FRI – Foreningen for kjønns- og seksualitetsmangfold
(The Association for Gender and Sexuality Diversity)

FRI, founded in 1950, has been pivotal in bringing about the legal and societal changes LGBT people in Norway have witnessed in the past 71 years. As a membership organisation with local chapters all over the country, FRI advocates for attitude and policy changes, securing access to human rights for all.

In its national work, FRI trains staff within both private and public sectors, including the health, education, child welfare and justice sectors, on how to implement non-discrimination policies. FRIs annual turnover is approximately 26 500 000. FRIs main sources of income are from government grants.

Since 2006 FRI has been an advocate for the inclusion of human rights of LGBTI people within foreign policy and development cooperation, and since 2007 FRI has received Norad and MFA support to work with partners in Asia and Africa. In Kenya and Southern Africa FRI with partners works to engage Muslim and Christian faith communities for LGBTI inclusion. The programme in Nepal and Southeast Asia focuses on child rights advocacy and inclusion of LGBTI children and youth, in collaboration with local LGBTI organisations and Save the Children.

FRI is a member of ILGA World, the international umbrella for LGBTI organisations, and part of a global activist network advocating for rights for all at the UN Human Rights Council and General Assembly. FRI cooperates with a wide range of partners at national and international levels, including LGBTI, Children’s Rights, Women’s Rights and Human Rights NGOs. FRI also participates in two civil society working groups within The Equal Rights Coalition, an intergovernmental body of 42 Member States dedicated to the protection of the rights of LGBTI persons.

Bringing the topic into spotlight: LGBTQ+ Roma in Norway

While the analytical report “The Roma LGBTIQ minority and its status in selected EU countries” explores the situation in the Czech Republic, Slovakia and Hungary, a national roundtable conference was held in Norway, focusing on the topic of LGBT+ Roma in the Norwegian context. This was the first ever public discussion concerning the LGBT+ Roma community. 

The status of Norwegian Roma is specific in that they are currently one of only two Roma groups officially recognised as national minorities. Having been launched in mid-2021, the research on sexual orientation, gender diversity and wellbeing shows that the proportion of persons who identify as members of an ethnic minority is actually higher among binary, transgender people than among the general population. This also applies to those who identify as Romani (the second group of Roma) and Roma/Tatar.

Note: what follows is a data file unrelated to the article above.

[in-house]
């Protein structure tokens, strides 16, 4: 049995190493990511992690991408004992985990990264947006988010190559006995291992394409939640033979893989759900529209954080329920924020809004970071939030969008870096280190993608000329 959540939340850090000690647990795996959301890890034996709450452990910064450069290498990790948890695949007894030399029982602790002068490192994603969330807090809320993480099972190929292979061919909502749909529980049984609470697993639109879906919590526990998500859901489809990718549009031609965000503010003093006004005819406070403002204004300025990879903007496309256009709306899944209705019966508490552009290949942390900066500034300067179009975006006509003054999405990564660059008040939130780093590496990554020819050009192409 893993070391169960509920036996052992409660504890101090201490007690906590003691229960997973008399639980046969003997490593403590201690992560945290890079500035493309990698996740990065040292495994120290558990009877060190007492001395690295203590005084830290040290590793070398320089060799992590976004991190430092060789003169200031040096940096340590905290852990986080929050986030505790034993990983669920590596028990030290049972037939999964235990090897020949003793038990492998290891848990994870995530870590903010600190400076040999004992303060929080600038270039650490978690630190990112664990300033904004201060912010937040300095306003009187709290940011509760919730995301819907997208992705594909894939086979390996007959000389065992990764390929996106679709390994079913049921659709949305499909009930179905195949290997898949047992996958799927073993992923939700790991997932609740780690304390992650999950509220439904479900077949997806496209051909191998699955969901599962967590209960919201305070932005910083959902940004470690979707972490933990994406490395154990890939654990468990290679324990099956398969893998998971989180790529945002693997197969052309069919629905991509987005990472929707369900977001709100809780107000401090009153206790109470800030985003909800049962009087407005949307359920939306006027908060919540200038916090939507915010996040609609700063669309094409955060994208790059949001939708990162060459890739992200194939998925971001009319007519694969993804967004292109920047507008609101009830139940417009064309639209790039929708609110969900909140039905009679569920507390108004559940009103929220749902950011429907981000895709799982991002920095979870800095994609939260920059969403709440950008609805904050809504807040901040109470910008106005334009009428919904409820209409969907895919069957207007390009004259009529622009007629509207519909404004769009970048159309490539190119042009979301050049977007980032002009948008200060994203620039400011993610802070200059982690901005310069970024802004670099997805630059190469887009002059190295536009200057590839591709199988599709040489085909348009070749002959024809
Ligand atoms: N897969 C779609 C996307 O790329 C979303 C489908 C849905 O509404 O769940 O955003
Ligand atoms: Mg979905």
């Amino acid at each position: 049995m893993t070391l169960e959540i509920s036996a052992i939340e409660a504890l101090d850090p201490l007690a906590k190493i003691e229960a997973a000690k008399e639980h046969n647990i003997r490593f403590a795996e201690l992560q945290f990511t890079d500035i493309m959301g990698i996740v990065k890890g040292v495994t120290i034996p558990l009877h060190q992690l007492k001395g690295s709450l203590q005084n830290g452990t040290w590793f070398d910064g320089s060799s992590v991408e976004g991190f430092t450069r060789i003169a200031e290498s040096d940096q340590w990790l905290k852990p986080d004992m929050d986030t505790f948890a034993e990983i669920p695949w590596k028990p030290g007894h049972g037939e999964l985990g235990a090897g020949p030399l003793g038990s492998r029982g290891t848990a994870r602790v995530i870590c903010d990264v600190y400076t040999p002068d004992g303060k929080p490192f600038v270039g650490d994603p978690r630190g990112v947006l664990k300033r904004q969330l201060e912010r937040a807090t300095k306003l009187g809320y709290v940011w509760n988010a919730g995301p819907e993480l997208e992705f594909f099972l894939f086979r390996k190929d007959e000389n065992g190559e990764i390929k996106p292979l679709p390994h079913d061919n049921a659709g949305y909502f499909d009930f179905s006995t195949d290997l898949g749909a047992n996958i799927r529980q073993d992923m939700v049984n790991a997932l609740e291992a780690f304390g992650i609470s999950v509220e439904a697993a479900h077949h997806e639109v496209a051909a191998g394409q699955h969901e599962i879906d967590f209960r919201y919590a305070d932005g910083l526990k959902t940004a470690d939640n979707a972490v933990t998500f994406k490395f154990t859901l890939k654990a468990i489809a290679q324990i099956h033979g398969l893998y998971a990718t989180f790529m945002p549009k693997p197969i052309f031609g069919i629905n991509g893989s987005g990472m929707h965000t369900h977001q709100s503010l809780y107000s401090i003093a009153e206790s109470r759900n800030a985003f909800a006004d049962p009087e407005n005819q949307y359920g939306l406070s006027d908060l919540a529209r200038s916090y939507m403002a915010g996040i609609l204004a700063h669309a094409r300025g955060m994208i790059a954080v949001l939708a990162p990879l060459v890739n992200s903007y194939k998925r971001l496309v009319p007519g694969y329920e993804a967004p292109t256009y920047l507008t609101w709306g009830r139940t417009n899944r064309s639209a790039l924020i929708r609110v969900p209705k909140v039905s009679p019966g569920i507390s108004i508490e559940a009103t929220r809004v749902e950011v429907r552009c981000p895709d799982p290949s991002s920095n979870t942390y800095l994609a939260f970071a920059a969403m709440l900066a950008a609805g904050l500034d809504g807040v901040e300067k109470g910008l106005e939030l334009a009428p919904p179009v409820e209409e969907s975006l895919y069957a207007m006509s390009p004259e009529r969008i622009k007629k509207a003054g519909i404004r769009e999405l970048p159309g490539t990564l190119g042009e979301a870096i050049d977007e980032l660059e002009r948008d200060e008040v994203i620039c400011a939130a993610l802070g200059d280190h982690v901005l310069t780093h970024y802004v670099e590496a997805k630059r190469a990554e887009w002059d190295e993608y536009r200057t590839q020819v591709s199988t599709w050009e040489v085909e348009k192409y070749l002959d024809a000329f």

Given these specifics and historical development, the problems faced by LGBT+ Roma are identical to those in the Czech Republic, Slovakia and Hungary. This community can be described as invisible even in the Norwegian context, both within the Roma community and the larger LGBTQ+ community. 

Their vulnerability is exacerbated by the fact that sexual orientation and gender identity remain a cultural and religious taboo. Their closed community way of life limits their self-determination, awareness and knowledge about, for example, forms of support and help available from the majority Norwegian society. LGBT+ Roma are mistrustful of the institutional help system. Their social isolation or limited social contact with the wider community increases the risk of exclusion from the family and community. These problems also include discrimination affecting the LGBT+ community as such and anti-gypsyism.

The constructive discussion and mutual exchange of information and experience charted a direction in the area of the inclusion of Norwegian LGBT+ people with Roma origin in society. This includes:

- Creating space for networking and sharing experience and practices in working with the Roma LGBT+ community

 - Enhancing the knowledge and awareness of non-governmental organisations that work with the LGBT+ community about Roma groups/ethnic minorities, and improving their skills to apply a culturally sensitive approach

- Undertaking activities aimed to raise awareness among the Roma LGBT+ community

- Ensuring non-governmental organisations are empowered with funds and staff to provide psychological, social, legal and material support to the Roma LGBT+ community.